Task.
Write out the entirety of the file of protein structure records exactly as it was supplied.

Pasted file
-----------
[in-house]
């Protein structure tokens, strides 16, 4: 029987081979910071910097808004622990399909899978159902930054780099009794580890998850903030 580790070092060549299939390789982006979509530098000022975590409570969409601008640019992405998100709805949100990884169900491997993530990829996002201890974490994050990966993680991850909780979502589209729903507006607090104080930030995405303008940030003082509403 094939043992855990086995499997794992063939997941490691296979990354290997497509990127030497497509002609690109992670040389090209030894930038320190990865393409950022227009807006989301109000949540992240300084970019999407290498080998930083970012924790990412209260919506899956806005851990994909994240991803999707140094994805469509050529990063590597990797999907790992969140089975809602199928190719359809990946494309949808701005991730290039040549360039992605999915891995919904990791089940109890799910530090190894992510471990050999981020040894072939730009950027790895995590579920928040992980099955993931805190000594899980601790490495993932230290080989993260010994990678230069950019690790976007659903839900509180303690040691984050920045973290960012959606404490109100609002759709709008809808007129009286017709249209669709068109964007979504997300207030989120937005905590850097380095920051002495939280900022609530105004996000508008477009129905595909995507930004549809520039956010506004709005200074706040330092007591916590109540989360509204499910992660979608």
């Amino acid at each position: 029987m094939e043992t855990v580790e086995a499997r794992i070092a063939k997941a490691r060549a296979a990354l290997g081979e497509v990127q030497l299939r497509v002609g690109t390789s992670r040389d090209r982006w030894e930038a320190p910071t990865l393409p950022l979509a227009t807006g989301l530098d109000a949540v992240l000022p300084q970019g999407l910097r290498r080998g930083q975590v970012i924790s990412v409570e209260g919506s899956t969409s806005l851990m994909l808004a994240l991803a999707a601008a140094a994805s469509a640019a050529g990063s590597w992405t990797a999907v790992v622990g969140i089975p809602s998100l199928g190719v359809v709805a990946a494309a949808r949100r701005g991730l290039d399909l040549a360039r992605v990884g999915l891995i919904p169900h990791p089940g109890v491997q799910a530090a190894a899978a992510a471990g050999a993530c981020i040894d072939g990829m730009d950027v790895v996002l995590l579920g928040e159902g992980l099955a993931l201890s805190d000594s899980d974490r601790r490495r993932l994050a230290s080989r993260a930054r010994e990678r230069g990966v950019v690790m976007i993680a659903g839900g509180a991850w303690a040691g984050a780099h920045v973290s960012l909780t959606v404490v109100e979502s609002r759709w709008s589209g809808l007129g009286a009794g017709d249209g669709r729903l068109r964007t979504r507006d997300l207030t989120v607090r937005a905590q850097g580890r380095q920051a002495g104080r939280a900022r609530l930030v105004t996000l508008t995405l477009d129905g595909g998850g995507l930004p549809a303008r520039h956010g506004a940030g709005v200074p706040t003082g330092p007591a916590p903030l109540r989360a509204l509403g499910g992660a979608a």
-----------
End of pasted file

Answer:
[in-house]
């Protein structure tokens, strides 16, 4: 029987081979910071910097808004622990399909899978159902930054780099009794580890998850903030 580790070092060549299939390789982006979509530098000022975590409570969409601008640019992405998100709805949100990884169900491997993530990829996002201890974490994050990966993680991850909780979502589209729903507006607090104080930030995405303008940030003082509403 094939043992855990086995499997794992063939997941490691296979990354290997497509990127030497497509002609690109992670040389090209030894930038320190990865393409950022227009807006989301109000949540992240300084970019999407290498080998930083970012924790990412209260919506899956806005851990994909994240991803999707140094994805469509050529990063590597990797999907790992969140089975809602199928190719359809990946494309949808701005991730290039040549360039992605999915891995919904990791089940109890799910530090190894992510471990050999981020040894072939730009950027790895995590579920928040992980099955993931805190000594899980601790490495993932230290080989993260010994990678230069950019690790976007659903839900509180303690040691984050920045973290960012959606404490109100609002759709709008809808007129009286017709249209669709068109964007979504997300207030989120937005905590850097380095920051002495939280900022609530105004996000508008477009129905595909995507930004549809520039956010506004709005200074706040330092007591916590109540989360509204499910992660979608």
């Amino acid at each position: 029987m094939e043992t855990v580790e086995a499997r794992i070092a063939k997941a490691r060549a296979a990354l290997g081979e497509v990127q030497l299939r497509v002609g690109t390789s992670r040389d090209r982006w030894e930038a320190p910071t990865l393409p950022l979509a227009t807006g989301l530098d109000a949540v992240l000022p300084q970019g999407l910097r290498r080998g930083q975590v970012i924790s990412v409570e209260g919506s899956t969409s806005l851990m994909l808004a994240l991803a999707a601008a140094a994805s469509a640019a050529g990063s590597w992405t990797a999907v790992v622990g969140i089975p809602s998100l199928g190719v359809v709805a990946a494309a949808r949100r701005g991730l290039d399909l040549a360039r992605v990884g999915l891995i919904p169900h990791p089940g109890v491997q799910a530090a190894a899978a992510a471990g050999a993530c981020i040894d072939g990829m730009d950027v790895v996002l995590l579920g928040e159902g992980l099955a993931l201890s805190d000594s899980d974490r601790r490495r993932l994050a230290s080989r993260a930054r010994e990678r230069g990966v950019v690790m976007i993680a659903g839900g509180a991850w303690a040691g984050a780099h920045v973290s960012l909780t959606v404490v109100e979502s609002r759709w709008s589209g809808l007129g009286a009794g017709d249209g669709r729903l068109r964007t979504r507006d997300l207030t989120v607090r937005a905590q850097g580890r380095q920051a002495g104080r939280a900022r609530l930030v105004t996000l508008t995405l477009d129905g595909g998850g995507l930004p549809a303008r520039h956010g506004a940030g709005v200074p706040t003082g330092p007591a916590p903030l109540r989360a509204l509403g499910g992660a979608a």